# How to calculate the amount of power a circuit needs to function?

#### Devika B S

Joined Mar 8, 2017
144
I am developing a boost converter that boosts 12V input to 48V. My load is 100 ohms. I have done a simulation on MATLAB Simulink and by connecting a voltmeter and ammeter on the load, I observed that it draws 45.73 (output voltage) x 0.457 (output current) = 20.89 Watts power. I understand that the power dissipation across the 100 ohms load resistance is now 20.89 Watts. I connected an ammeter on the input side and noticed that it draws 2.15 Amperes from the 12 Volt source. Does this mean that my circuit needs (2.15 x 12 =25.8) watts to function? Can a 12V 1.2 Ah lead acid rechargeable battery provide this? Plus I need the battery to be charged via a solar panel. Should I buy a 30 Watt panel as its the closest one available to the desired 25.8 Watts?

#### #12

Joined Nov 30, 2010
18,224
Yes, no, and no.
Trying to run a battery with a calculated discharge time of half an hour is asking for trouble. Lead acid batteries don't like to be thoroughly discharged and they don't deliver as advertised when loaded that heavily. You are much better off using a battery that calculates as 10 hours to discharge. Solar panels are labeled as their best result under perfect conditions. The weather on this planet makes that assumption absurd as a way to calculate available power. I would guess you need at least three times as much solar panel.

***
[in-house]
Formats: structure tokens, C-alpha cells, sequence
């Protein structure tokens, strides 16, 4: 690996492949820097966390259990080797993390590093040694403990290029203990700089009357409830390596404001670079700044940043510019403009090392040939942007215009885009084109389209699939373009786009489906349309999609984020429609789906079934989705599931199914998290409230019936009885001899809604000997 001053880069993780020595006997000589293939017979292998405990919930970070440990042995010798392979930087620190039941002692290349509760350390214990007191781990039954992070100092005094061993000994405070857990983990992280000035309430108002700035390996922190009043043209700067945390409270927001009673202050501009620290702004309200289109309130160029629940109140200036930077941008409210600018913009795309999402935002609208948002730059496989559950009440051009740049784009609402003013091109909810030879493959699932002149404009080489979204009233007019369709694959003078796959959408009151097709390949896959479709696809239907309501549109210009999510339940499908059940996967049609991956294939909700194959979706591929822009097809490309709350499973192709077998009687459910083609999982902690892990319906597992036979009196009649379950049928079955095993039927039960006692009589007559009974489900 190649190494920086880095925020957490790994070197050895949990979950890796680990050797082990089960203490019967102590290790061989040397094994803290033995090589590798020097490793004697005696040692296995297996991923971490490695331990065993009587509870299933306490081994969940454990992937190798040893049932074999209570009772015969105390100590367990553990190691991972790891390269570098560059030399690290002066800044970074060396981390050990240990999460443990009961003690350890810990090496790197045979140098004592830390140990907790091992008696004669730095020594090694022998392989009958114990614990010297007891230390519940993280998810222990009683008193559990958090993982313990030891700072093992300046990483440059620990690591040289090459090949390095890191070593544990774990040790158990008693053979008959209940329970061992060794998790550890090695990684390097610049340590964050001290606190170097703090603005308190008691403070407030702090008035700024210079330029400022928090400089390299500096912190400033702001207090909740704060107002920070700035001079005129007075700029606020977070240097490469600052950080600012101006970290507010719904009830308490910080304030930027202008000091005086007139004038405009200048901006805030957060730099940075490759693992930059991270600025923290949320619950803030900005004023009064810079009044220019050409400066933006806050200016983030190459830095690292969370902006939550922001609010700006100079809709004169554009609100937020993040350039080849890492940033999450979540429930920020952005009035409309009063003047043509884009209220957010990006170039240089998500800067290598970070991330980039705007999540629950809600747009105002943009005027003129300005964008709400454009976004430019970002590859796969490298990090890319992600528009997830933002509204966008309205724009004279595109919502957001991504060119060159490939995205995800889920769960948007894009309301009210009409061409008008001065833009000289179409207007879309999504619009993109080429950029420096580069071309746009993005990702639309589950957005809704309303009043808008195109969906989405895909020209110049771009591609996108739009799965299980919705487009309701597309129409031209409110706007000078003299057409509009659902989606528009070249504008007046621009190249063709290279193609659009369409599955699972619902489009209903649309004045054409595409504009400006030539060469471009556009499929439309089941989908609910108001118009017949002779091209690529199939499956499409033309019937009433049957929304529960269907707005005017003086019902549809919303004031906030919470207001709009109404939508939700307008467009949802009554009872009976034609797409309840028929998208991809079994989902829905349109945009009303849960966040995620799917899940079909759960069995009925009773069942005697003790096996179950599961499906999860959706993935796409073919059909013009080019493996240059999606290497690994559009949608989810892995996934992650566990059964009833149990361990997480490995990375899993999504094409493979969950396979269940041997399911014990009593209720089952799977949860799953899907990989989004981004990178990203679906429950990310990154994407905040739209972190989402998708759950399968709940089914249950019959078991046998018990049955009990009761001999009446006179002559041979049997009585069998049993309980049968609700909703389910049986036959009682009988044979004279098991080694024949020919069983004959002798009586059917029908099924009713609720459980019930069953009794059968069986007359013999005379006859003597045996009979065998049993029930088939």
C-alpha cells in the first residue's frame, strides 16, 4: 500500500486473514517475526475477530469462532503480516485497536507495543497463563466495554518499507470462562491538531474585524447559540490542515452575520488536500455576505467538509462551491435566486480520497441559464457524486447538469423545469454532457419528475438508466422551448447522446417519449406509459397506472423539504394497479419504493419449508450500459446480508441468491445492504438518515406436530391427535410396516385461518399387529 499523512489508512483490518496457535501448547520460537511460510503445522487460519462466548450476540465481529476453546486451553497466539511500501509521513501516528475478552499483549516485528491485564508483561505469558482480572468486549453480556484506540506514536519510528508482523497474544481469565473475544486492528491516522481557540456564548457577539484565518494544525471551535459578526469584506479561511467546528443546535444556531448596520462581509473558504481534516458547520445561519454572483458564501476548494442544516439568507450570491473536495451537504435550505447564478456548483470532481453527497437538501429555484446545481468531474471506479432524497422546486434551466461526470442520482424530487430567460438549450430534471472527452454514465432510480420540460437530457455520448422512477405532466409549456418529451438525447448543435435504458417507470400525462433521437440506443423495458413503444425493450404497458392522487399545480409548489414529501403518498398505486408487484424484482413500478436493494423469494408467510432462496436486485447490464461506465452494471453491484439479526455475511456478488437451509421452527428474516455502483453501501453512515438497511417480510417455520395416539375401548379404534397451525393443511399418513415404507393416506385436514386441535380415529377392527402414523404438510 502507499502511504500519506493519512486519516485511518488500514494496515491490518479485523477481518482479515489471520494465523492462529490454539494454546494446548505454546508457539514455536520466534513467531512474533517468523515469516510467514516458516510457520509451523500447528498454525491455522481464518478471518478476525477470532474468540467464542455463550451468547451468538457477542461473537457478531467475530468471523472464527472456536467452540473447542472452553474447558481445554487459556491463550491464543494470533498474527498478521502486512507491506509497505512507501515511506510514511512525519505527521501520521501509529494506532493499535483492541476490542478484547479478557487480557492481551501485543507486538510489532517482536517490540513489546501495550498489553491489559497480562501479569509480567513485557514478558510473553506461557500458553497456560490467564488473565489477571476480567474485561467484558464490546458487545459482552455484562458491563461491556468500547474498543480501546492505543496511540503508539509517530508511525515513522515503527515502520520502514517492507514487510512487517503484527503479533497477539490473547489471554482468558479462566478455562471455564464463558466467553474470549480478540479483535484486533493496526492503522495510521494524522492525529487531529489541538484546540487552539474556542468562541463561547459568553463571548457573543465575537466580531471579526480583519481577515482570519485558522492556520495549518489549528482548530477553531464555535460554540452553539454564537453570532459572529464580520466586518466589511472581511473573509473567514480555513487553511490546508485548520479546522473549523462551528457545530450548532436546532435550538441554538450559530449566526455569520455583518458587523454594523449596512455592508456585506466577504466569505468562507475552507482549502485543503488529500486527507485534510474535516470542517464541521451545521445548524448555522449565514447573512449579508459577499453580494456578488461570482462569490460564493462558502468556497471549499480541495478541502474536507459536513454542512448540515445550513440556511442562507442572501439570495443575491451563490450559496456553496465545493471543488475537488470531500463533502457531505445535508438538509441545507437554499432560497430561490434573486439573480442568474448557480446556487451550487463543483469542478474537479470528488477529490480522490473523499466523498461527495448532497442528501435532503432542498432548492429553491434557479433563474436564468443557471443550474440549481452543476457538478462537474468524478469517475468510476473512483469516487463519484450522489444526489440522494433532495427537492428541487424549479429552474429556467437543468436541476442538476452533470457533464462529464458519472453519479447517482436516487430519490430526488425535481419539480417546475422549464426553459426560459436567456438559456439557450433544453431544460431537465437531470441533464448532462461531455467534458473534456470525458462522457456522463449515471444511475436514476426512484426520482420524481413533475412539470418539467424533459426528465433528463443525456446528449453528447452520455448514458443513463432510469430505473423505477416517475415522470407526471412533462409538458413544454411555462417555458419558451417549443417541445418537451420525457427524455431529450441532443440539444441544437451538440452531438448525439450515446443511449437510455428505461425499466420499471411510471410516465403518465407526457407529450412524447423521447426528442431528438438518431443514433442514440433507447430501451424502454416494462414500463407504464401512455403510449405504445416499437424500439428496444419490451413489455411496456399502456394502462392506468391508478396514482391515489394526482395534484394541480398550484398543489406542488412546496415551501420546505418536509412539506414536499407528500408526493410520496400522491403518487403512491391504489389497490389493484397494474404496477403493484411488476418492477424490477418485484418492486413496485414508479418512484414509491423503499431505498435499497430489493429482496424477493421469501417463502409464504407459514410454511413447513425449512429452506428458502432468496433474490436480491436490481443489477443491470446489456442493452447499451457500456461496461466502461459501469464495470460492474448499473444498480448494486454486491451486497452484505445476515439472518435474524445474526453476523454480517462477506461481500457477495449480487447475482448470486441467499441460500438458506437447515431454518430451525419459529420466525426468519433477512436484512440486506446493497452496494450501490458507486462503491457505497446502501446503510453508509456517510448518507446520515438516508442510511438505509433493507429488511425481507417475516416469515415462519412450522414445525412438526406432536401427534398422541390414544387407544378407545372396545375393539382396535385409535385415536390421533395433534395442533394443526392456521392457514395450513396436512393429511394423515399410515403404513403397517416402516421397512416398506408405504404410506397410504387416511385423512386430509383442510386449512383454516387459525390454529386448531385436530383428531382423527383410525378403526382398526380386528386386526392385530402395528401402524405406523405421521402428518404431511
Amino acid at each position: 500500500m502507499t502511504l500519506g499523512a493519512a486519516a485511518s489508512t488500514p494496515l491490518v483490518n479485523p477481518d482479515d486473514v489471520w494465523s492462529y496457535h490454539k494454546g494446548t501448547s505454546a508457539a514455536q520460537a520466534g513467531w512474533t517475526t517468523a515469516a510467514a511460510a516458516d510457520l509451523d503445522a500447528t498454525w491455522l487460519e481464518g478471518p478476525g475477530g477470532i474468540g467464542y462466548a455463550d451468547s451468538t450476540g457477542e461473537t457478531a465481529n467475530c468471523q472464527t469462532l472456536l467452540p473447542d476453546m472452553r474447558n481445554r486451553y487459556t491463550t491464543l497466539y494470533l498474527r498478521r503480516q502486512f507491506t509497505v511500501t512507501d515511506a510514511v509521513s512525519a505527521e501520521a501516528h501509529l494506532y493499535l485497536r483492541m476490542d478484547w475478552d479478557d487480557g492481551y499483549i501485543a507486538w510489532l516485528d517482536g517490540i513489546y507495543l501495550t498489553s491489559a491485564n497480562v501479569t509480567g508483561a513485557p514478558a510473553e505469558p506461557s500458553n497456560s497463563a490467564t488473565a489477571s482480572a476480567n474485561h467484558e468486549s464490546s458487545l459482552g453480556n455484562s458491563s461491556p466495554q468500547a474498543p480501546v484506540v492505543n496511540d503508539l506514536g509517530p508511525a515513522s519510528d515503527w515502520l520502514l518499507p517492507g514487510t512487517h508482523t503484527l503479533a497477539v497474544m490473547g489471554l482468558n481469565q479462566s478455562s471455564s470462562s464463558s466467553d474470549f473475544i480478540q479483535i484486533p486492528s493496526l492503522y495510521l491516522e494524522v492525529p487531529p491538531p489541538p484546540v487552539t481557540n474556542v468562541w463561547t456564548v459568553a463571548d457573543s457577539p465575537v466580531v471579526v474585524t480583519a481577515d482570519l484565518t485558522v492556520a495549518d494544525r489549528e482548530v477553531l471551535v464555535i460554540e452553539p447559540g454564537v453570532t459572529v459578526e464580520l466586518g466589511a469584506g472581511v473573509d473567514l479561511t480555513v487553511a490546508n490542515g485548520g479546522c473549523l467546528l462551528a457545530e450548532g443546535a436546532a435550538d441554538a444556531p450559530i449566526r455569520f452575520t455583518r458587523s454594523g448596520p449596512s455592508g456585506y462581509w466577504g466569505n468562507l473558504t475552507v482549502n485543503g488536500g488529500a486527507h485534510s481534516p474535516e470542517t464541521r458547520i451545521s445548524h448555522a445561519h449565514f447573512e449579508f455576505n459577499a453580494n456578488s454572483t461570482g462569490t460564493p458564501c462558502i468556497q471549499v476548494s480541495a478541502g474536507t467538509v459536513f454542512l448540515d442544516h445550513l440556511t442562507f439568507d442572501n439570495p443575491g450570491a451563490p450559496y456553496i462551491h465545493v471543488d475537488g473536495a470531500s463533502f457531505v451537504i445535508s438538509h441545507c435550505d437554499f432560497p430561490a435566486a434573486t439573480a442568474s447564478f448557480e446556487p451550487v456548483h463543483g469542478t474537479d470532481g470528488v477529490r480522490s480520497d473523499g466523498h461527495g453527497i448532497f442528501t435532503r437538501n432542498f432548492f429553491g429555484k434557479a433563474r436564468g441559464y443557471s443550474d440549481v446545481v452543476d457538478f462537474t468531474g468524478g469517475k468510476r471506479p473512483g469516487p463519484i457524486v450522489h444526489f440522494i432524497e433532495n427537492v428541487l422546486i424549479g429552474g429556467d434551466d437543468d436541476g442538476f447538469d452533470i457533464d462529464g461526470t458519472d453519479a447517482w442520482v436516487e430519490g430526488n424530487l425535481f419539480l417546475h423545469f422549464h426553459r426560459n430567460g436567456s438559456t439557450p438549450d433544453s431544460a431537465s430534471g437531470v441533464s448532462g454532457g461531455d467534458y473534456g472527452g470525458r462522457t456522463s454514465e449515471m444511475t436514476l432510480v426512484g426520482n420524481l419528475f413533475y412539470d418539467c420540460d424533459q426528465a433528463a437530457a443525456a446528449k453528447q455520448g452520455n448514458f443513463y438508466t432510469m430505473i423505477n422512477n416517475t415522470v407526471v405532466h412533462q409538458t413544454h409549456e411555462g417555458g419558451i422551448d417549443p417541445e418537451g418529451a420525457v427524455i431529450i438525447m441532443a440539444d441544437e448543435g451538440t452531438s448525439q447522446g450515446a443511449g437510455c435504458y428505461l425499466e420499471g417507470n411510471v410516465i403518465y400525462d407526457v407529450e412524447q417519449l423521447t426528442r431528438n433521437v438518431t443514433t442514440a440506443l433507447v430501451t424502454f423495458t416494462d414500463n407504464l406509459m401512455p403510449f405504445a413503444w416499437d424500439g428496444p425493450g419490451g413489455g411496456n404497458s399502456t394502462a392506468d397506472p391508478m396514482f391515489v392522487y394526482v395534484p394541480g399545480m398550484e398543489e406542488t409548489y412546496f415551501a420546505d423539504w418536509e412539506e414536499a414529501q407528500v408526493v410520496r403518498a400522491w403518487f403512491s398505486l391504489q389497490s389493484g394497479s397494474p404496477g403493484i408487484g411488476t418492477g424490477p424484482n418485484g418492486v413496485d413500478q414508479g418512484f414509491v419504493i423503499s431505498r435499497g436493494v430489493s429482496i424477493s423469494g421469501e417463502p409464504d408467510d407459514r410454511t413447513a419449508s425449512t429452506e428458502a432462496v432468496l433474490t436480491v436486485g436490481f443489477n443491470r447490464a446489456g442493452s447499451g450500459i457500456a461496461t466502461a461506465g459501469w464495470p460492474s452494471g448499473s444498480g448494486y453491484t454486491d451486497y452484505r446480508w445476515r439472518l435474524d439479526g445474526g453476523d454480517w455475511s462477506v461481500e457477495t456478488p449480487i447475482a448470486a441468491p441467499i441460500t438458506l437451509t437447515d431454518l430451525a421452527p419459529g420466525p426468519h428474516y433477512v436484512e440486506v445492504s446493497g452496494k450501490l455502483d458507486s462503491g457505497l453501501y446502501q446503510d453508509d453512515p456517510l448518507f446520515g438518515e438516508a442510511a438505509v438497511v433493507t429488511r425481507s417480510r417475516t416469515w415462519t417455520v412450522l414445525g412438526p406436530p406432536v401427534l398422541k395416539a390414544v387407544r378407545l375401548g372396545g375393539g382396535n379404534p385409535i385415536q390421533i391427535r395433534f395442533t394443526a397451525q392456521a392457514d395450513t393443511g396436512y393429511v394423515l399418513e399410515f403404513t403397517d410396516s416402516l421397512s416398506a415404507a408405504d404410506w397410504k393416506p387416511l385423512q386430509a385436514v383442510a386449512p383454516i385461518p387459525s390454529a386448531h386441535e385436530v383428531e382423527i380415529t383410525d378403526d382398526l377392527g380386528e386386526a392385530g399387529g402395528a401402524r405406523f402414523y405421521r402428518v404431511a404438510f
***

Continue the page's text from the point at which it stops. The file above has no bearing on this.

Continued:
#### Devika B S

Joined Mar 8, 2017
144
Yes, no, and no.
Trying to run a battery with a calculated discharge time of half an hour is asking for trouble. Lead acid batteries don't like to be thoroughly discharged and they don't deliver as advertised when loaded that heavily. You are much better off using a battery that calculates as 10 hours to discharge. Solar panels are labeled as their best result under perfect conditions. The weather on this planet makes that assumption absurd as a way to calculate available power. I would guess you need at least three times as much solar panel.
Ok then, what battery should I possibly use? I need the battery to have 12V and it should be rechargeable. Plus I am not connecting the solar panel directly to the circuit. I am connecting it via a solar charge controller

#### #12

Joined Nov 30, 2010
18,224
Let me think...what 12 volt battery can provide 2.15 amps for 10 hours...
I got it! A battery that contains at least 21.5 amp hours.

As for the solar controller...That will not make the sun shine better on your solar panels.

#### Devika B S

Joined Mar 8, 2017
144
Let me think...what 12 volt battery can provide 2.15 amps for 10 hours...
I got it! A battery that contains at least 21.5 amp hours.
I don't need it for 10 hours. I need it for a 15 minute demonstration (after which i will charge the battery again). Yeah the point of solar charger appears irrelevant. Anyway I live in a very hot place with plenty of sunlight and this demonstration is expected to take place during the upcoming summer season with absolutely no rain and no clouds as well.

#### KeepItSimpleStupid

Joined Mar 4, 2014
5,088
there's efficiencies to calculate in. Your Boost converter probably does not obey ohms' law. The current waveform is likely different than the voltage.

Solar is rated for usually AM (Air Mass) 1.5 Global for 100 mW/sqcm. You likely won't get that.

Not exactly sure what your demonstrating? The resistor can run at constant power for a certain amount of time?
You can charge a battery? They weigh a certain weight and are easy to carry?